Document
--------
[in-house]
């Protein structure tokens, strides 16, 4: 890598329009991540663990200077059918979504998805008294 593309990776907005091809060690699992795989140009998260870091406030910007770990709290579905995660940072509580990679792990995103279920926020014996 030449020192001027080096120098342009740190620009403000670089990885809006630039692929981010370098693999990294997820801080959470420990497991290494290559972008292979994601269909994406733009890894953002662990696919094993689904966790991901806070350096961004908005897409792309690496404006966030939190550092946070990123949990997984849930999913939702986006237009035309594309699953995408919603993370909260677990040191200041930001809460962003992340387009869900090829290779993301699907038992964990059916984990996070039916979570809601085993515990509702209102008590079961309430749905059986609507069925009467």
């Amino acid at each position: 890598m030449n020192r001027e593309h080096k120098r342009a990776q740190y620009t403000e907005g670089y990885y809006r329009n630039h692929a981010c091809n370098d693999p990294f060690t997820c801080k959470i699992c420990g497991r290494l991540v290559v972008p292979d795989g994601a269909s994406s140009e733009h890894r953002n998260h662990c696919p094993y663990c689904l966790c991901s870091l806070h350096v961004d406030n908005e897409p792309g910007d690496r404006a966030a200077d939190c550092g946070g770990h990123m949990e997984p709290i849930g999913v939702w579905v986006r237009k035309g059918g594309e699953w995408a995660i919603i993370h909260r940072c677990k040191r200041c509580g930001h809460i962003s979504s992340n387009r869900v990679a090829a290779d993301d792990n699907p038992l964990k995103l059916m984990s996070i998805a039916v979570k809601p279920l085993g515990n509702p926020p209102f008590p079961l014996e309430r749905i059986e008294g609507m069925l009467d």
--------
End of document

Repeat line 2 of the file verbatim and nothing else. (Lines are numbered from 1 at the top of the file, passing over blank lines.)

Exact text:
């Protein structure tokens, strides 16, 4: 890598329009991540663990200077059918979504998805008294 593309990776907005091809060690699992795989140009998260870091406030910007770990709290579905995660940072509580990679792990995103279920926020014996 030449020192001027080096120098342009740190620009403000670089990885809006630039692929981010370098693999990294997820801080959470420990497991290494290559972008292979994601269909994406733009890894953002662990696919094993689904966790991901806070350096961004908005897409792309690496404006966030939190550092946070990123949990997984849930999913939702986006237009035309594309699953995408919603993370909260677990040191200041930001809460962003992340387009869900090829290779993301699907038992964990059916984990996070039916979570809601085993515990509702209102008590079961309430749905059986609507069925009467």